Hope rising from the ashes

After a fire destroys its house, a Hernando family receives community support and a welcome phone call.

Published August 18, 2006

HERNANDO - After their home burned down in the middle of the night last week, Mark and B.J. Muscott were left with little.

To make things worse, the insurance policy on the $256,000 house on Croft Lake expired less than two hours before the fire gutted much of the structure. It was a total loss.

But believe it or not, they didn't care. They were too overwhelmed by the outpouring of support from the community.

"I have more than I probably had before," said B.J. Muscott, just days after the fire. "If the insurance company don't pay it, I don't care. I am just so thankful."

On Wednesday, B.J. and her four children were sorting through the donations from family, friends and strangers when the phone rang. It was more good news.

"Allstate is covering everything," she said.

The insurance company sent claims adjusters last week, but the Muscotts still didn't know whether Allstate would honor the policy, which was set for renewal the day of the fire.

The details are still being worked out, but the Muscotts hope to rebuild their home, which was willed to them by B.J.'s grandfather before he died in May.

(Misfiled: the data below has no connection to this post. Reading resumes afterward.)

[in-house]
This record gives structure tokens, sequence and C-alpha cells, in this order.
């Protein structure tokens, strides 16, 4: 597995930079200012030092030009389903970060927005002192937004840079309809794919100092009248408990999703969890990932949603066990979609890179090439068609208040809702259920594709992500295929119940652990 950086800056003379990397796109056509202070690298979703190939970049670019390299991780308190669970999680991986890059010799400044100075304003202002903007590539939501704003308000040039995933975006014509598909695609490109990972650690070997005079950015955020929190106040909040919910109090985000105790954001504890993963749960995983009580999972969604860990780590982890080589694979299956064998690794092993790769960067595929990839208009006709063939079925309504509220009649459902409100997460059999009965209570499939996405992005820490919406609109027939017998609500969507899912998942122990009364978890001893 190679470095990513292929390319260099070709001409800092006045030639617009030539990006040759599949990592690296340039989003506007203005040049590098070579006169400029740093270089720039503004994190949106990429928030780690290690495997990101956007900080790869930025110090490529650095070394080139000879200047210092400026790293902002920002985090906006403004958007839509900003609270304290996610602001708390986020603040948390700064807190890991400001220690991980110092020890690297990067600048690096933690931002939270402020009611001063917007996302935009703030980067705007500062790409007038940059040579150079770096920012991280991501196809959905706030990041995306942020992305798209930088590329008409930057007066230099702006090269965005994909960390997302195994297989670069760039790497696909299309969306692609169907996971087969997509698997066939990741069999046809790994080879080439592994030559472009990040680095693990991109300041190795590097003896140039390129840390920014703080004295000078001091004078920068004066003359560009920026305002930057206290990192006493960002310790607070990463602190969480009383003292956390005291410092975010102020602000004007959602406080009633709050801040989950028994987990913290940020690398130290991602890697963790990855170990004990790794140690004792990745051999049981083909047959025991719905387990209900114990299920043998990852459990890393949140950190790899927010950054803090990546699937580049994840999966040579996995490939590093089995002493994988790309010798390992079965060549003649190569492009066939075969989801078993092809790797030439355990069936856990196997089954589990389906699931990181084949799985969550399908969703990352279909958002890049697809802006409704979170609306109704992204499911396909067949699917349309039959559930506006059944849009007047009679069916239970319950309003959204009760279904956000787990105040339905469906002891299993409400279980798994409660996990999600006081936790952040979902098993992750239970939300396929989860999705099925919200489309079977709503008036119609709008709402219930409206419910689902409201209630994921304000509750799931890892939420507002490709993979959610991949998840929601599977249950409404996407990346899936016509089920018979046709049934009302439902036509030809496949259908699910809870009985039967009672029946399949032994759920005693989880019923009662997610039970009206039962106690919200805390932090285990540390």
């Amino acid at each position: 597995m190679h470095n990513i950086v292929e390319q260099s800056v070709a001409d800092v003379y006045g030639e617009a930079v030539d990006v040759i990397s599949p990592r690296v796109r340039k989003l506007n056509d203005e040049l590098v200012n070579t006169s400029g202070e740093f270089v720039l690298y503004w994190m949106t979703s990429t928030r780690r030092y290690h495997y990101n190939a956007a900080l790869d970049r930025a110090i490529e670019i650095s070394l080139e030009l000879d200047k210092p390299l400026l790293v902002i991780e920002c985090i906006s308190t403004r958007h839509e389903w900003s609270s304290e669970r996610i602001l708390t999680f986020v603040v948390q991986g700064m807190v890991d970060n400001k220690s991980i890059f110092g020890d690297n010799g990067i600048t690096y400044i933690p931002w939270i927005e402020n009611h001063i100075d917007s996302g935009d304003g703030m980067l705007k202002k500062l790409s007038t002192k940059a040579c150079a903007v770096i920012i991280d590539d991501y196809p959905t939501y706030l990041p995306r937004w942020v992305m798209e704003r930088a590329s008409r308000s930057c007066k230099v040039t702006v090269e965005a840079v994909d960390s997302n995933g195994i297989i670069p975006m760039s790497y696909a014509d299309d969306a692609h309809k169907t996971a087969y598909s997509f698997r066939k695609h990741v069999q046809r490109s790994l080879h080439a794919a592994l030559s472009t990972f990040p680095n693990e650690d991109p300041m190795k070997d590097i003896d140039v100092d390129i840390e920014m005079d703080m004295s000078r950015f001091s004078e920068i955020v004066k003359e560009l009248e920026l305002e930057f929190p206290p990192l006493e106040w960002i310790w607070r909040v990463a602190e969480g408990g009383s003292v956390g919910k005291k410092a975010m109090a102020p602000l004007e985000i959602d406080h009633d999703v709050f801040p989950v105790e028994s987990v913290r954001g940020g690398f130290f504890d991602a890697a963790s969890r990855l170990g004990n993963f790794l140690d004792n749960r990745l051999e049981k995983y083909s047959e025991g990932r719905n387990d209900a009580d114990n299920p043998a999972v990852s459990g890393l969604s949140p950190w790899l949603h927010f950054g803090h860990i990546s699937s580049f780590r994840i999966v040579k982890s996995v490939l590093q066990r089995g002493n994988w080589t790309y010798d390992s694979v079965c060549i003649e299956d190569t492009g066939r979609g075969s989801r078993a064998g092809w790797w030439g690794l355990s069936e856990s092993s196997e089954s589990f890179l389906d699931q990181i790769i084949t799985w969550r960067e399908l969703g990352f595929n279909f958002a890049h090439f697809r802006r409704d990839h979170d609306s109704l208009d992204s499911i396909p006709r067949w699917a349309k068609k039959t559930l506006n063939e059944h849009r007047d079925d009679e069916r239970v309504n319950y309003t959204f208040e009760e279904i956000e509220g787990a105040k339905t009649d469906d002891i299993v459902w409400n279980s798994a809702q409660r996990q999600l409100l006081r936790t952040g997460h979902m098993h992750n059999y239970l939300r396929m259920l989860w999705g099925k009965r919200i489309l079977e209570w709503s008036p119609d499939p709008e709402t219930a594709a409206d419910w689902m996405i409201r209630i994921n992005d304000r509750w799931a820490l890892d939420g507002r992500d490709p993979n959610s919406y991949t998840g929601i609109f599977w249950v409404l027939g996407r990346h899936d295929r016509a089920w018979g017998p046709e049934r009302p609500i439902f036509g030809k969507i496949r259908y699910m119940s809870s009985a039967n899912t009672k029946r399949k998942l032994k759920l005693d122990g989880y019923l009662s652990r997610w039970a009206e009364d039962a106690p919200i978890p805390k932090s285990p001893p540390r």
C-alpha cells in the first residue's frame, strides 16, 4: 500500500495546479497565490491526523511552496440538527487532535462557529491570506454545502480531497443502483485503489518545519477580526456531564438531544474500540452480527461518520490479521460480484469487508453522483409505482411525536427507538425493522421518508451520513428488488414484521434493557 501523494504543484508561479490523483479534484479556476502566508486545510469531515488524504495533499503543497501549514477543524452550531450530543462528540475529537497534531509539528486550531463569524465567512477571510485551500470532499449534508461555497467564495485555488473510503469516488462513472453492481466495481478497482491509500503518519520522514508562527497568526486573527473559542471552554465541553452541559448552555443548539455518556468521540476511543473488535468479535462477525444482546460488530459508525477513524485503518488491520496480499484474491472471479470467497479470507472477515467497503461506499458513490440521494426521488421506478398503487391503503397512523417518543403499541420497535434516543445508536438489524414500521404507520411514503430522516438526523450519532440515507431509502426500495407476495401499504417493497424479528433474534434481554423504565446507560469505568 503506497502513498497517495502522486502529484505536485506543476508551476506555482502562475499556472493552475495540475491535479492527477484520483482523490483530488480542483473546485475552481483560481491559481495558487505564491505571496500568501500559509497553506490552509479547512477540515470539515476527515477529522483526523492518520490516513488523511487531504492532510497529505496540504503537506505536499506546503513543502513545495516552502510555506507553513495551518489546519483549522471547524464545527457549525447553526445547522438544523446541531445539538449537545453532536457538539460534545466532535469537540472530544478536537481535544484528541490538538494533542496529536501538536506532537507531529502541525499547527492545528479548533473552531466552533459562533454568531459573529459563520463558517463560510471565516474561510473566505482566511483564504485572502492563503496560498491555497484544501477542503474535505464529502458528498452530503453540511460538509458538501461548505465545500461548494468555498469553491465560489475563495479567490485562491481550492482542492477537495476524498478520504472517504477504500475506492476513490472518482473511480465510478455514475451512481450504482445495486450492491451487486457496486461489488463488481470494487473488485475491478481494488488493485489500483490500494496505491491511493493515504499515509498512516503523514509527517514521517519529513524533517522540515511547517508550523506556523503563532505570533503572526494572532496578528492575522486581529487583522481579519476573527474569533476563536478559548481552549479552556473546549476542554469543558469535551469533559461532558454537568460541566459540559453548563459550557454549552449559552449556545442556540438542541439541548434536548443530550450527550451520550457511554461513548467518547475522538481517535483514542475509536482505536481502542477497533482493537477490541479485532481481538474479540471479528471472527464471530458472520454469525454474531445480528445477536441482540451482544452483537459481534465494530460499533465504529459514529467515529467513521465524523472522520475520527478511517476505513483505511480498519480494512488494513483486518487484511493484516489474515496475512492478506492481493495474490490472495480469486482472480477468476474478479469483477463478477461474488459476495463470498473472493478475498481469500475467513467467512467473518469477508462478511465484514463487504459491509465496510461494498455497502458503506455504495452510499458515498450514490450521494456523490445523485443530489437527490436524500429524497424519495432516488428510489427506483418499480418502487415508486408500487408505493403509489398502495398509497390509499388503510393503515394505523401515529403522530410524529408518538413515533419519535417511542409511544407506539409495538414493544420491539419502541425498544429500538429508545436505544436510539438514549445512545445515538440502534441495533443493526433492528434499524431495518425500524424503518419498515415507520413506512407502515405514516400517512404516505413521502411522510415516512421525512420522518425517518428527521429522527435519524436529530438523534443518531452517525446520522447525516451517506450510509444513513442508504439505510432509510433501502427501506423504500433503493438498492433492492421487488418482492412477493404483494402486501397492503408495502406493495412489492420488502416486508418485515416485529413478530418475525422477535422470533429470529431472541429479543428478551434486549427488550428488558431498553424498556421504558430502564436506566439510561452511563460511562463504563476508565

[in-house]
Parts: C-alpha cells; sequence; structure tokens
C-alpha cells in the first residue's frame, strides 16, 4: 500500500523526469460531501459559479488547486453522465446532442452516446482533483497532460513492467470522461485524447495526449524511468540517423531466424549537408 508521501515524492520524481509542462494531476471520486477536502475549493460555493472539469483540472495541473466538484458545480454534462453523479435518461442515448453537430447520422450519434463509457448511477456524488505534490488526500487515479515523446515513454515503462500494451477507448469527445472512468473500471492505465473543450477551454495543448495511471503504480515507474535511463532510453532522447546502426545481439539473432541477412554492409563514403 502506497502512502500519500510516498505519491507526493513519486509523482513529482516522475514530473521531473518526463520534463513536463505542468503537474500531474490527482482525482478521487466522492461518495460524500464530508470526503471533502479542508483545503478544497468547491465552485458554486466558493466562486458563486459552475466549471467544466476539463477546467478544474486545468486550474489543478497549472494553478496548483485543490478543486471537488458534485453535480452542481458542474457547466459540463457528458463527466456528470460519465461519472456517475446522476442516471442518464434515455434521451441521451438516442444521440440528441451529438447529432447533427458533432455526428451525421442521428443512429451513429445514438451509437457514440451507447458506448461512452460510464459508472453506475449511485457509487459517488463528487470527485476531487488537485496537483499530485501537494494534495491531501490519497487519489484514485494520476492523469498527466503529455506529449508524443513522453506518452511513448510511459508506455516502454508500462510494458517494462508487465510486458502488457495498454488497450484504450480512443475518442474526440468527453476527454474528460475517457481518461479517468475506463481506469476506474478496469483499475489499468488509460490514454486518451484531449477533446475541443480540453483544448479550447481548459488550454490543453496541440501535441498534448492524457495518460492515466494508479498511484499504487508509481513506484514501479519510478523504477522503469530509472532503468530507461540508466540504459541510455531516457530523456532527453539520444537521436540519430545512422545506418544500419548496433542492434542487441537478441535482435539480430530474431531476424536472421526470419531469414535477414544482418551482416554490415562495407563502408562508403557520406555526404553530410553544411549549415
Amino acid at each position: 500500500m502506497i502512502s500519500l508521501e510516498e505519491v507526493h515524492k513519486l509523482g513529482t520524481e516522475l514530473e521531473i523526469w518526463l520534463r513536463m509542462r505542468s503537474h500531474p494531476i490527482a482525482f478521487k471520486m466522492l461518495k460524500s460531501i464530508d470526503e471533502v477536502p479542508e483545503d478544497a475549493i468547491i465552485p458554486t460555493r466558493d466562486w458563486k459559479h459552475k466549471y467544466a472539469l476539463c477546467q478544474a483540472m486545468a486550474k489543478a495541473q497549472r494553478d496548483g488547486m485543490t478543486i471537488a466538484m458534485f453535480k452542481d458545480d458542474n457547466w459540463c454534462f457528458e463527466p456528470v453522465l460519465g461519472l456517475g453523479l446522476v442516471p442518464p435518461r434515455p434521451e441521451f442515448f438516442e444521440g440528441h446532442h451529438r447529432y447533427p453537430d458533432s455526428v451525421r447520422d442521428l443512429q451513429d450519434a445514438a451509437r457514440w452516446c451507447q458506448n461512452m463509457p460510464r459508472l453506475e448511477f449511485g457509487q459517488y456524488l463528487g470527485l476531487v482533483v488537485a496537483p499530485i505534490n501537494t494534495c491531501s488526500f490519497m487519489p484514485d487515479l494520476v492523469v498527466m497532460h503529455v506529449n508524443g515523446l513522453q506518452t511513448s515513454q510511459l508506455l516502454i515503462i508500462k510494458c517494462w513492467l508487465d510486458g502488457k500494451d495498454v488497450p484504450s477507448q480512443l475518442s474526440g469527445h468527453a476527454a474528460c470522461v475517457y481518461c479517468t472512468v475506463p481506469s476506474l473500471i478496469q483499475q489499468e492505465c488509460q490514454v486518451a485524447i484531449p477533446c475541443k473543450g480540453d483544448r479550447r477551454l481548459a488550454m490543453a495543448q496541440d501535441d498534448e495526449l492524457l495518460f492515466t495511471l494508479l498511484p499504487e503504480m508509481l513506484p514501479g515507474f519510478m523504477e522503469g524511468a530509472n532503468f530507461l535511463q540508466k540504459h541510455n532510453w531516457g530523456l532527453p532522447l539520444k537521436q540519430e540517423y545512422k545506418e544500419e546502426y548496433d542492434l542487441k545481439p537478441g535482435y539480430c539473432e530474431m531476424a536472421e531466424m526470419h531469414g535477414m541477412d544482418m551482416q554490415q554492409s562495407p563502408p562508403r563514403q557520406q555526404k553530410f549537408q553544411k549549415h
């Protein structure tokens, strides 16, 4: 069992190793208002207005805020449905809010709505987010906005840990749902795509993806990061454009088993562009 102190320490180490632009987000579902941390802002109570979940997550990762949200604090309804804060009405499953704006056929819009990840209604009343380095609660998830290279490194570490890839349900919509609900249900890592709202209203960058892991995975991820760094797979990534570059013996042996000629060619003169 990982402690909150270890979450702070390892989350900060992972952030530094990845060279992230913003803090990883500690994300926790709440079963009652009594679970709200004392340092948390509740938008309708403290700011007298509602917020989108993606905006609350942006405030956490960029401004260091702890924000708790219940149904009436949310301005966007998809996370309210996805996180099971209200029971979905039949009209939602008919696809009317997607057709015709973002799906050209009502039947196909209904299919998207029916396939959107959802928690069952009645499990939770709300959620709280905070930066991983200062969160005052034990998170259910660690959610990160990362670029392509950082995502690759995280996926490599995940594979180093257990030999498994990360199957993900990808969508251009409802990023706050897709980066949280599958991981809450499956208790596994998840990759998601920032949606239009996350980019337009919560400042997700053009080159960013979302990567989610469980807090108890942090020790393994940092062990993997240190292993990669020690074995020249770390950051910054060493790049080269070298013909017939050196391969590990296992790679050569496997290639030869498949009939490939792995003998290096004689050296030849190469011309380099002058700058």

The Muscotts lived there for about a month before the fire engulfed the house at 1:50 a.m. on Aug. 9.

"The part that hurts the most is the history," she said, naming some family heirlooms and memories lost in the fire.

In the meantime, the Muscotts are living in their old home in Hernando, which seems like new after relatives refurbished it with new paint and furniture donated by dozens of community members.

"How many people walk away from a fire and have a home to go to - not to mention a home full of furniture?" Muscott said. "It just amazes me."

Soon after the Muscotts' story appeared in the St. Petersburg Times, people were lining up outside the house offering help.

An anonymous Ocala woman donated an entire set of living room furniture, while others took up collections and dropped off clothes and school supplies for their four children.

The children - ages 5, 8, 10 and 12 - are homeschooled, but a private Christian school offered to accept them for the year.

It was awkward at first. "We are not very good at receiving," Muscott said. "We are normally on the giving end."

And the fire hasn't dampened that spirit. They received so many donations - such as six televisions - they plan to give the extras to the Citrus County United Way and the Pregnancy and Family Life Center in Inverness.

"We are so blessed," she said. "I just want to say thank you to everyone."

John Frank can be reached at jfrank@sptimes.com or 860-7312.